Regulated non-quarantine pest Project

An EU funded project for the benefit of the whole EPPO region

NAME OF THE ORGANISM: Ditylenchus dipsaci (DITYDI)


Name as submitted in the project specification (if different to the preferred name):

Pest category:

1- Identity of the pest/Level of taxonomic listing:

Is the organism clearly a single taxonomic entity and can it be adequately distinguished from other entities of the same rank?

Is the pest defined at the species level or lower?:

Can listing of the pest at a taxonomic level higher than species be supported by scientific reasons or can species be identified within the taxonomic rank which are the (main) pests of concern?
  • Not relevant: Fodder plant seed sector
Is it justified that the pest is listed at a taxonomic rank below species level?
Not relevant

  • Candidate: Fodder plant seed sector
Justification (if necessary):
Remark for ornamentals:
- Allium: There is a large number of Allium species (and within the species, varieties) that are used as ornamentals.
Therefore it is suggested to include all Allium for ornamental use in the present evaluation.
- Ismene (host plant for D. dipsaci as mentioned in Directive 2000/29/EC) is nowadays named Hymenocallis for cultivated ornamental species and varieties.

2 ā€“ Status in the EU:
Is this pest already a quarantine pest for the whole EU?

Presence in the EU:

List of countries (EPPO Global Database):
Austria (1993); Belgium (2007); Bulgaria (1993); Croatia (1996); Cyprus (1993); Czech Republic (1994); Denmark (1993); Estonia (1994); Finland (1993); France (2010); Germany (2014); Greece (1996); Hungary (2001); Ireland (1998); Italy (1992); Italy/Sicilia (2002); Latvia (2013); Lithuania (1998); Malta (1995); Netherlands (2015); Poland (2012); Portugal (1992); Portugal/Azores (1994); Romania (2011); Slovakia (2007); Slovenia (2003); Spain (2007); Sweden (1993); United Kingdom (1993); United Kingdom/England (1994); United Kingdom/Scotland (1994)


Justification (if necessary):
Data of the presence of this pest on the EU territory are available in EPPO Global Database (

HOST PLANT NĀ°1: Pisum sativum (PIBSX) for the Fodder plant seed sector.

Origin of the listing:
RNQP Questionnaire

Plants for planting:

3 - Is the pest already listed in a PM4 standard on the concerned host plant?
Evaluation continues

4 - Are the listed plants for planting the main* pathway for the "pest/host/intended use" combination? (*: significant compared to others):

A survey of commercial seeds samples in the UK showed its occurrence in >3% of seed stocks of peas. Seed transmission of D. dipsaci to the planted crop is well established and planting certified nematode-free seeds is recognized as an important control practice for this disease. In Germany, a tolerance level of five nematodes/300 seeds is used to establish the risk of transmission of the pathogen to seedlings. Also infestation frequency in pea seeds was evidently low, commonly below the tolerance level, except in 1987, where higher nematode density was found in two samples. Seed infection can be controlled by chemical or hot-water seed treatments and by seed health tests to remove infested stocks.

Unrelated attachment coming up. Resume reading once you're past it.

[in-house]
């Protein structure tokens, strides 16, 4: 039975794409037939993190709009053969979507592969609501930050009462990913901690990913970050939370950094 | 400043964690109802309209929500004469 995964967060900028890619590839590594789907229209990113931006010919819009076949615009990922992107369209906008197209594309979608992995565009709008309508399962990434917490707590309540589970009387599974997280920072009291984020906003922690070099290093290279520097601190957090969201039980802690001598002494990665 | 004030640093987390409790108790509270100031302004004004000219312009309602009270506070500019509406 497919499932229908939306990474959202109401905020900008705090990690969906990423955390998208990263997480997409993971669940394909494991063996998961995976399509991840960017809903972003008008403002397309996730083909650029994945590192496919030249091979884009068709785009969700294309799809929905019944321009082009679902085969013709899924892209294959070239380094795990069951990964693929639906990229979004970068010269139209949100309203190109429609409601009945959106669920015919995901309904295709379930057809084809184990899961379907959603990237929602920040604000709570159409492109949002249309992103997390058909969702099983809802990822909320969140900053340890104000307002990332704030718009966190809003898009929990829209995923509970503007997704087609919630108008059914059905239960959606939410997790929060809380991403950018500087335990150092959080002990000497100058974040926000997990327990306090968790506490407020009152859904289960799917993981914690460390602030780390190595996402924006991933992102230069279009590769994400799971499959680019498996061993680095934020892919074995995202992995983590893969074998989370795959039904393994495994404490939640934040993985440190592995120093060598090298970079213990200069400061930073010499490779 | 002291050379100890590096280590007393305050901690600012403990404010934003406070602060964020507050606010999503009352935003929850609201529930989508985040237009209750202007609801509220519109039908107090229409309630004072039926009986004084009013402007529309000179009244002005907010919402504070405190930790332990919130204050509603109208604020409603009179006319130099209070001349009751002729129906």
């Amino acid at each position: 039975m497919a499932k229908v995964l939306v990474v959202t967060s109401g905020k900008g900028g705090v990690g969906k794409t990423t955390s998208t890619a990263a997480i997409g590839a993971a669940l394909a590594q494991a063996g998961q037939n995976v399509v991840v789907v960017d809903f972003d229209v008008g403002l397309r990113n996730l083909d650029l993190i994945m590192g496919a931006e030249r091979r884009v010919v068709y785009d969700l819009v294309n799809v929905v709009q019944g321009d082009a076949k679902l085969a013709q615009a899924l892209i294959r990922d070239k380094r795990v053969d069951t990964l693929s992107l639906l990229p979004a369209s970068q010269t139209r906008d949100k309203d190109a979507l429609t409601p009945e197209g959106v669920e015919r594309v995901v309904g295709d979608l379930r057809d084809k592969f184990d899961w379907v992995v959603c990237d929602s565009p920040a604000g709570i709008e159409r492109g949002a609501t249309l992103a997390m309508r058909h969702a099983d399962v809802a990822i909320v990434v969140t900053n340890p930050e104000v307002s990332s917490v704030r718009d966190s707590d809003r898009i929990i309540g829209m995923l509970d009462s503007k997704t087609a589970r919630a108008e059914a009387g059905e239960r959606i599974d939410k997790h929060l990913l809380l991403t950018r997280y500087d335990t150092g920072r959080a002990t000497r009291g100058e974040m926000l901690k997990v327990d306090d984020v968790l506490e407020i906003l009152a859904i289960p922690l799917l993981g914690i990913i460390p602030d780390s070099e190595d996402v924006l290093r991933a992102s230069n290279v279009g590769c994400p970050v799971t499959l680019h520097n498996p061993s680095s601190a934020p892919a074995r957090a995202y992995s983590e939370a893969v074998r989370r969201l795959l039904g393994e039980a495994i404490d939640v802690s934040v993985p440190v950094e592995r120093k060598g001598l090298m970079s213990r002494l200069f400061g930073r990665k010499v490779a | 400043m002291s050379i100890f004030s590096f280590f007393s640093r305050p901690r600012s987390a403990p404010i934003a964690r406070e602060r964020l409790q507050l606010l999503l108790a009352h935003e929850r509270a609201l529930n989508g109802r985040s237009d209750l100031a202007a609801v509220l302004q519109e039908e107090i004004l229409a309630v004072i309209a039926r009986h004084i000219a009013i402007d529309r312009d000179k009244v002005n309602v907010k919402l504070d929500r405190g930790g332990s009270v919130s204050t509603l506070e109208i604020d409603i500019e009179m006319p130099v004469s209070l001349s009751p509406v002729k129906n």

Nematode-infested soil is also an important inoculum source of D. dipsaci. The pests can also survive in plant debris and in Germany, one third of the sampled faba-bean fields were found to be infested by D. dipsaci, in densities beyond the tolerance threshold of 2-3 nematodes/250 cm3 soil but high densities were rare in non-faba bean fields.
D. dipsaci-infested weeds are also recognized as a potentially important inoculum source of this nematode.
Field control can be by rotation, soil solarization or resistant cultivars, however chemical treatments of soil are not economic for large areas (CABI, 2015).

5 - Economic impact:

Are there documented reports of any economic impact on the host?

The pest causes swelling and deformation of stem tissue or lesions, leaf and petiole necrosis and infected seeds are darker, distorted and smaller in size. Heavy infestations often kill the main shoots. D. dispaci induces local necrosis on pea. D. dipsaci sensu lato is one of the most devastating plant-parasitic nematodes, especially in temperate regions and without control, it can cause complete failure of host crops such as legumes (CABI, 2015). D. dipsaci causes severe decline of pea during wet seasons in the Meditteranean basin (Greco & Vito, 1994)

What is the likely economic impact of the pest irrespective of its infestation source in the absence of phytosanitary measures? (= official measures)

Is the economic impact due to the presence of the pest on the named host plant for planting, acceptable to the propagation and end user sectors concerned?

Is there unacceptable economic impact caused to other hosts (or the same host with a different intended use) produced at the same place of production due to the transfer of the pest from the named host plant for planting?

Not candidate

The impact is considered to be acceptable on this host plant.

Disqualified: impact is considered acceptable on this host plant.

8 - Tolerance level:

Is there a need to change the Tolerance level:

Proposed Tolerance levels:
Not recommended for the RNQP status.

9 - Risk management measures:

Is there a need to change the Risk management measure:

Proposed Risk management measure:
Not recommended for the RNQP status.

  • CABI (Centre for Agricultural Bioscience International) (2015). Online. Datasheets Ditylenchus dipsaci (stem and bulb nematode). Invasive species compendium. CABI, Wallingford, UK. Available from;
  • EU COM (2016) Recommendation of the Working Group on the Annexes of the Council Directive 2000/29/EC ā€“ Section II ā€“ Listing of Harmful Organisms as regards the future listing of Ditylenchus dipsaci (Kuhn) Filipvejev;
  • Greco N & Vito M (1994) Nematodes of food legumes in the Mediterranean Basin. Bulletin OEPP/EPPO 24, 393-398;